SLCAD to open second station in Huntington

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File photo
Paramedics carry a patient after a 2017 crash. The South Lorain County Ambulance District aims to improve its emergency response times by opening a second station in Huntington Township.

JASON HAWK
EDITOR

Opening a 12-hour-per-day satellite station is expected to help South Lorain County Ambulance District trucks reach patients in Huntington and Rochester far more quickly.

Even with lights and sirens on, it can take an agonizing 15 minutes for paramedics to travel from SLCAD’s headquarters on East Herrick Avenue in Wellington to emergencies near the border of Lorain and Ashland counties, said Butch Holmes.

“For them to get here in three to five minutes versus 10 to 12 is a big thing,” he said.

Holmes serves as both president of the ambulance district board and a trustee in Huntington Township, where there are roughly 1,400 people. He said township residents are excited about having EMTs stationed much closer.

Much of their concern now lies with trains, which he said periodically block ambulances heading south out of Wellington.

SLCAD plans to convert a portion of the Huntington Township recycling building into a second station, operating from 8 a.m. to 8 p.m., seven days a week. Some of the building will still be used by the township for recycling and storage, said Holmes.

“We’re not losing that much room,” he said.

Located at the corner of routes 58 and 162, the satellite station will include an ambulance bay and office space.

It’s expected to be staffed late this year or in early 2020.

The district has pledged to operate the second station without asking for a tax increase.

The decision to add a station was driven by a huge increase in calls for help, according to ambulance district director Skip Gentry.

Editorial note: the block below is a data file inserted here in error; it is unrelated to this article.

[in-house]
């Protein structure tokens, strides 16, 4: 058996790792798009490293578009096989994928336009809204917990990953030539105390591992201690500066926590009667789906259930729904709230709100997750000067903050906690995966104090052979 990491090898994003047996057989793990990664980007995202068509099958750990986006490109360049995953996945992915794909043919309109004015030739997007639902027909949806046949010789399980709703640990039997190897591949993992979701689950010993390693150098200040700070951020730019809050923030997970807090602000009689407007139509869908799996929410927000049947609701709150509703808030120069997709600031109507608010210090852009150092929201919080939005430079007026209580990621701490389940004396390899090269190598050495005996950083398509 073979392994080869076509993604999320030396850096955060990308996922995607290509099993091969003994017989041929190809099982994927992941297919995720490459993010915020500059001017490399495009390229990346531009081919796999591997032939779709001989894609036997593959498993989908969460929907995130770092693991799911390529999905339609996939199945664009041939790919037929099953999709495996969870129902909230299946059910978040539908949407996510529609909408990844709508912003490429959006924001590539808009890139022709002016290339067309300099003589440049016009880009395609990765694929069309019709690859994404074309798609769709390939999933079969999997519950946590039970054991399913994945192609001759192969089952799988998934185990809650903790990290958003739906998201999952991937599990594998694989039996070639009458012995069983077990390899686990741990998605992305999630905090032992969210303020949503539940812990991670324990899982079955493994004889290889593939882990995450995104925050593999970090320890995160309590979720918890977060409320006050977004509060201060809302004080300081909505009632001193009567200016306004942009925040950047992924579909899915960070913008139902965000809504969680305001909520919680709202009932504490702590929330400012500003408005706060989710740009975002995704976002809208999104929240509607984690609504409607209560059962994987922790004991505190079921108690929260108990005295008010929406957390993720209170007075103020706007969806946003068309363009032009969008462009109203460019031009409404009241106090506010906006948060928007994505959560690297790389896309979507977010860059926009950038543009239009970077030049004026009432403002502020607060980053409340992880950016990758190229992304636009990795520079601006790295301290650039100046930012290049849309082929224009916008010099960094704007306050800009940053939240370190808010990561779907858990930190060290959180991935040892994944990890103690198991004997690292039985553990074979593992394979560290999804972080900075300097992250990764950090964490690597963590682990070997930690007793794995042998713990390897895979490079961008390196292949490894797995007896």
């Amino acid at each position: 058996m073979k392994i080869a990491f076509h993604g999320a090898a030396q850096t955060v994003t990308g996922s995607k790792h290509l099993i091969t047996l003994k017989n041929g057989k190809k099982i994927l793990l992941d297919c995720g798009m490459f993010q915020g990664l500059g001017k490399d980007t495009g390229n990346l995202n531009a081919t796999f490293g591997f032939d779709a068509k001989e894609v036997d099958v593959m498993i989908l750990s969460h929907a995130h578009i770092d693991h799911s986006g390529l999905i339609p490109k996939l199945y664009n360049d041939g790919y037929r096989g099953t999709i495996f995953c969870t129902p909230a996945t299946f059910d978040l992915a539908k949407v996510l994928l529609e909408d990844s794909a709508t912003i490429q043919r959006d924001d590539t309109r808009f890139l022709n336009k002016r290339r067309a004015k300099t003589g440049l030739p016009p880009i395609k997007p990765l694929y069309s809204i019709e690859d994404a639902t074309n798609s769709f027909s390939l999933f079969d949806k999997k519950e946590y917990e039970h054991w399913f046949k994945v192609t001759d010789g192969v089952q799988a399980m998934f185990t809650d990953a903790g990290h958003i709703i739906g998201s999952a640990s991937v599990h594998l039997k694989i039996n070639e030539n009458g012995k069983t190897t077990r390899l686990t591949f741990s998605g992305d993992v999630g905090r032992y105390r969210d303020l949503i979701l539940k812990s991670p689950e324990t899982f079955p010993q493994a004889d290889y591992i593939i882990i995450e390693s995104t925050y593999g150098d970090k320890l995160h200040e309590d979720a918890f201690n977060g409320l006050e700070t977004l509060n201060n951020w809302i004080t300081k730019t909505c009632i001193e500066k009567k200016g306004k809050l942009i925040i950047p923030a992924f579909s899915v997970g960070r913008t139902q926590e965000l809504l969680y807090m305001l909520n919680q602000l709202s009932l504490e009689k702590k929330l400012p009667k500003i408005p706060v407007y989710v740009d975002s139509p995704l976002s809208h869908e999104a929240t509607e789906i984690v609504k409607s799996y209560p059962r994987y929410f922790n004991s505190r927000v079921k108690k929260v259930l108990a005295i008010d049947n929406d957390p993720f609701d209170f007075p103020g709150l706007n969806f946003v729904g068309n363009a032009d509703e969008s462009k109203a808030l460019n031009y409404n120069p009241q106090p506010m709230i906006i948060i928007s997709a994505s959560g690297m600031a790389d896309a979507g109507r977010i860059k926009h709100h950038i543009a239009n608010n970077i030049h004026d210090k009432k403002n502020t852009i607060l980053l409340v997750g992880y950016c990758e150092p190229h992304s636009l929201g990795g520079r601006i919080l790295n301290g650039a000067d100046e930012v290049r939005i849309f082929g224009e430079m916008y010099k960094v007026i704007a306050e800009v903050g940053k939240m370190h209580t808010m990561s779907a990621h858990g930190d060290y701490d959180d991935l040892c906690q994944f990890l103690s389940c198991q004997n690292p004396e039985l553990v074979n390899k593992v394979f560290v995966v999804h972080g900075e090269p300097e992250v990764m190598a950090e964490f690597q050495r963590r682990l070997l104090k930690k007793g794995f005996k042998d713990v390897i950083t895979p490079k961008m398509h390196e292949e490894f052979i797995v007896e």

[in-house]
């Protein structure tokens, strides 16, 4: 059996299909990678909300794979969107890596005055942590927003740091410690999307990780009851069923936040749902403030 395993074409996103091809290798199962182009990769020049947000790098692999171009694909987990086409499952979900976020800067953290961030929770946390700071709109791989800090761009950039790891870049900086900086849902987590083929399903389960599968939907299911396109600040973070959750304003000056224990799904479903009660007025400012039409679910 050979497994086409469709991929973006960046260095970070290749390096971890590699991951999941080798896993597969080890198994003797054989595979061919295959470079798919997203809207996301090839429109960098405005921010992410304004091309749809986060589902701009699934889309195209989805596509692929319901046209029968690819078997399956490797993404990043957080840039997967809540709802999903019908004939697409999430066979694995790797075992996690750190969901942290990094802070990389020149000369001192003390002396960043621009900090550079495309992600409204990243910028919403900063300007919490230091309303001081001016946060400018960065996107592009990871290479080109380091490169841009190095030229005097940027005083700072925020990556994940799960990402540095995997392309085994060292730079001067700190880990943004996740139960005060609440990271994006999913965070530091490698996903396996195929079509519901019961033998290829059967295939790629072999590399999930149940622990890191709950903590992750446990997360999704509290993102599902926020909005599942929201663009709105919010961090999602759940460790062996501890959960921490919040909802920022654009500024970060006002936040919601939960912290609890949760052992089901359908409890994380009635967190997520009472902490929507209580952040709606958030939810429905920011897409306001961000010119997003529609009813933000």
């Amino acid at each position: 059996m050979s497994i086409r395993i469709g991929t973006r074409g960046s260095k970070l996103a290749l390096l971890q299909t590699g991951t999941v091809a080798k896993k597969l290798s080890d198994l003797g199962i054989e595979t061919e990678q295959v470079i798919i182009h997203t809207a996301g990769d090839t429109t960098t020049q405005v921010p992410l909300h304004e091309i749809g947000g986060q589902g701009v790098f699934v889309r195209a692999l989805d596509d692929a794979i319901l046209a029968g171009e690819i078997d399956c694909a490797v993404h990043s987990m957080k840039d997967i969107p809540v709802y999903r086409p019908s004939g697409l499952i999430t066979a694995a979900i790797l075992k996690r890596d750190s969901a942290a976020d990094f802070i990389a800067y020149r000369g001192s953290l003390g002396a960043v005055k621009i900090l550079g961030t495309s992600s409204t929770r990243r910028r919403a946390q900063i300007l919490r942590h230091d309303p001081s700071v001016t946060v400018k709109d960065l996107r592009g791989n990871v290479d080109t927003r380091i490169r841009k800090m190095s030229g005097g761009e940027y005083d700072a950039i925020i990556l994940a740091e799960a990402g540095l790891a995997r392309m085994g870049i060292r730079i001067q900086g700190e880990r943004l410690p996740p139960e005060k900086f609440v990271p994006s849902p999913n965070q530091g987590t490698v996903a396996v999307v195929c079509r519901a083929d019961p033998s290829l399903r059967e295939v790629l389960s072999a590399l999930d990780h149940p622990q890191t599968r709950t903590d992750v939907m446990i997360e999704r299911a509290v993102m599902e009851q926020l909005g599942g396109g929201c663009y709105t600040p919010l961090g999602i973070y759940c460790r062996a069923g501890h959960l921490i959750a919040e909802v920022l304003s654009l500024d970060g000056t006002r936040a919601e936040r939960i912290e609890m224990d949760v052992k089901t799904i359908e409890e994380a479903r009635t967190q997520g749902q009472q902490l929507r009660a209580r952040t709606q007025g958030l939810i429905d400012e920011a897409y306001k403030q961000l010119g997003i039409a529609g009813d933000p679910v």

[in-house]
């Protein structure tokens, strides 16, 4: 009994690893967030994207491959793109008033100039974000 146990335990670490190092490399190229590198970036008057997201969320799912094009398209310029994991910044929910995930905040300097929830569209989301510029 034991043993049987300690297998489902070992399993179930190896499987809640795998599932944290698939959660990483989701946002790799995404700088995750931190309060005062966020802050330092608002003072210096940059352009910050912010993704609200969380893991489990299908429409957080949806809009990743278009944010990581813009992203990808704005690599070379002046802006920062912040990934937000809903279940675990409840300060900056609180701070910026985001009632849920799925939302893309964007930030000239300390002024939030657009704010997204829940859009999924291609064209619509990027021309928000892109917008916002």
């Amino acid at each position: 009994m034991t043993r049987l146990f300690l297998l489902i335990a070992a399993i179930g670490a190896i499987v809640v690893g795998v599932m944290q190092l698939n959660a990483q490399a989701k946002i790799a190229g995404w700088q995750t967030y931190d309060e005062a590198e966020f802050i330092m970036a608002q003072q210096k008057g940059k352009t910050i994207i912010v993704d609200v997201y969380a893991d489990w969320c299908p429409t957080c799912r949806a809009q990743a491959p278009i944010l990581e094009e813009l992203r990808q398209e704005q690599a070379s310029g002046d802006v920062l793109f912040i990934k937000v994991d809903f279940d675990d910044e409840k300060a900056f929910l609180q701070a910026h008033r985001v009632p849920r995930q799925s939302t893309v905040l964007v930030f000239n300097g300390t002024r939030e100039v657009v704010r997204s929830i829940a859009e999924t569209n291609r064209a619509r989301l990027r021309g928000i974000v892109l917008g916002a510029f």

In just two years, we’re looking at a projected 35 percent increase in calls,” he said. “We have to do something. Our district covers 125 square miles, the second largest in the state. It can take up to 15 minutes to respond to calls from Wellington to Rochester.”

Crews responded to 1,217 calls in 2017 and 1,439 last year. The number is on pace to top 1,800 this year, according to Gentry.

There’s no one reason for the increase, he said. But there’s no denying the southern part of the county is attracting more residents, which means more medical emergencies and crashes.

The population swells even more on summer weekends when campers flock to Findley State Park, Clare Mar Lakes, and Rustic Lakes, said Gentry.

SLCAD will maintain staffing levels around the clock at its Wellington station. That facility, which opened in 2002, is more than twice as big than the previous station was next door.

Both Holmes and Gentry said they plan to eventually build a second ambulance facility in Huntington Township.

SLCAD has grown in sophistication over the past two years through training, said Gentry.

Today, through the hard work and dedication of the medical crews, we’re offering one of the most advanced medical protocols in the United States, he said. “As a result, we’re providing residents of the district with state-of-the-art emergency medical services.”